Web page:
Below, explore peer-reviewed journal articles related to ISS National Lab investigations. For a more extensive list of spaceflight-related publications (not limited to ISS National Lab sponsorship), see the International Space Station Research Results Citations on the NASA website.
There is evidence that space flight condition-induced biological damage is associated with increased oxidative stress and extracellular matrix (ECM) remodeling. To explore possible mechanisms, changes in gene expression profiles implicated in oxidative stress and in ECM remodeling in mouse skin were examined after space flight. The metabolic effects of space flight in skin tissues were also characterized. Space Shuttle Atlantis (STS-135) was launched at the Kennedy Space Center on a 13-day mission. Female C57BL/6 mice were flown in the STS-135 using animal enclosure modules (AEMs). Within 3?5 h after landing, the mice were euthanized and skin samples were harvested for gene array analysis and metabolic biochemical assays. Many genes responsible for regulating production and metabolism of reactive oxygen species (ROS) were significantly (p < 0.05) altered in the flight group, with fold changes >1.5 compared to AEM control. For ECM profile, several genes encoding matrix and metalloproteinases involved in ECM remodeling were significantly up-/down-regulated following space flight. To characterize the metabolic effects of space flight, global biochemical profiles were evaluated. Of 332 named biochemicals, 19 differed significantly (p < 0.05) between space flight skin samples and AEM ground controls, with 12 up-regulated and 7 down-regulated including altered amino acid, carbohydrate metabolism, cell signaling, and transmethylation pathways. Collectively, the data demonstrated that space flight condition leads to a shift in biological and metabolic homeostasis as the consequence of increased regulation in cellular antioxidants, ROS production, and tissue remodeling. This indicates that astronauts may be at increased risk for pathophysiologic damage or carcinogenesis in cutaneous tissue.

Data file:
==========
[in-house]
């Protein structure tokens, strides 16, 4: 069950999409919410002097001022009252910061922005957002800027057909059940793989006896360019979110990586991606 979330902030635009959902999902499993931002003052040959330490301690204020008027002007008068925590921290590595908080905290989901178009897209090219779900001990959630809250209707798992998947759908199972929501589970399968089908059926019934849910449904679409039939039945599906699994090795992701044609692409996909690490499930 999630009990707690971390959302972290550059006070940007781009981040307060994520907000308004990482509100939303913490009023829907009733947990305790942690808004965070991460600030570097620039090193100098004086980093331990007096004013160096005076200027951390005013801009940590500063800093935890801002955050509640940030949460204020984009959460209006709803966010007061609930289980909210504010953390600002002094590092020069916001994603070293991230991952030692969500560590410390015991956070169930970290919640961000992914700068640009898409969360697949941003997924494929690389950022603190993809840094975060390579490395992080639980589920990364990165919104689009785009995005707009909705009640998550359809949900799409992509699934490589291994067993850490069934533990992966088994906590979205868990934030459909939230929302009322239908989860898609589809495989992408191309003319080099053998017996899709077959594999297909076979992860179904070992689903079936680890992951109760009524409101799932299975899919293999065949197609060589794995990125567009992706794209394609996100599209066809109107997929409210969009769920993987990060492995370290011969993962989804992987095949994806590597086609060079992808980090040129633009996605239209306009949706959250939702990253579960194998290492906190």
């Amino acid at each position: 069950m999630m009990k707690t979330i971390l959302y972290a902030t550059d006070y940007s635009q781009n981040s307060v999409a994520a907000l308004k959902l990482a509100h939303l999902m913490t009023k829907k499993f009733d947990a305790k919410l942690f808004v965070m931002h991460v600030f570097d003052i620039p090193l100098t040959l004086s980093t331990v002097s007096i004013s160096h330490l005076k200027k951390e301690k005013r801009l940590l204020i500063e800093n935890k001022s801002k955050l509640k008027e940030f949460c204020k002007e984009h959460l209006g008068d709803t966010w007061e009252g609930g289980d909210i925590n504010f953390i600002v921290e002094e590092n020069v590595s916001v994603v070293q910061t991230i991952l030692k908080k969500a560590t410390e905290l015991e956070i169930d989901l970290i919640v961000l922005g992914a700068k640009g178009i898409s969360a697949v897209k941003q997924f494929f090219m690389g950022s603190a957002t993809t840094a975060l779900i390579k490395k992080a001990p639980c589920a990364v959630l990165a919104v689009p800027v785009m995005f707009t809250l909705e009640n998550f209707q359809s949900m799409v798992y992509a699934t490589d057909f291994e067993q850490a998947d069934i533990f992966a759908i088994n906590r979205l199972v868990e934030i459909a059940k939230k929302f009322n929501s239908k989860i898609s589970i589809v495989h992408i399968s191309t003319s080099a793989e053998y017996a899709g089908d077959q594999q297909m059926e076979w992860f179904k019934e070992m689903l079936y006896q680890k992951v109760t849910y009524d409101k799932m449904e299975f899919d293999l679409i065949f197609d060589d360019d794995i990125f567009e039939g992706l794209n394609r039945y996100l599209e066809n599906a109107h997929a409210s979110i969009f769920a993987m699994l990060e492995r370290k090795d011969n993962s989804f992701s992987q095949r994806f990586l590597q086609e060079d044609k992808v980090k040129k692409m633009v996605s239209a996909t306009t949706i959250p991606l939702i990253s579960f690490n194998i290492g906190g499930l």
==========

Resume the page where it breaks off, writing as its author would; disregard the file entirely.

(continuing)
Although bone has remarkable regenerative capacity, about 10% of long bone fractures and 25% to 40% of vertebral fusion procedures fail to heal. In such instances, a scaffold is employed to bridge the lesion and accommodate osteoprogenitors. Although synthetic bone scaffolds mimic some of the characteristics of bone matrix, their effectiveness can vary because of biological incompatibility. Herein, we demonstrate that a composite prepared with osteogenically enhanced mesenchymal stem cells (OEhMSCs) and their extracellular matrix (ECM) has an unprecedented capacity for the repair of critical‐sized defects of murine femora.Furthermore, OEhMSCs do not cause lymphocyte activation, and ECM/OEhMSC composites retain their in vivo efficacy after cryopreservation. Finally, we show that attachment to the ECM by OEhMSCs stimulates the production of osteogenic and angiogenic factors. These data demonstrate that composites of OEhMSCs and their ECM could be utilized in the place of autologous bone graft for complex orthopedic reconstructions.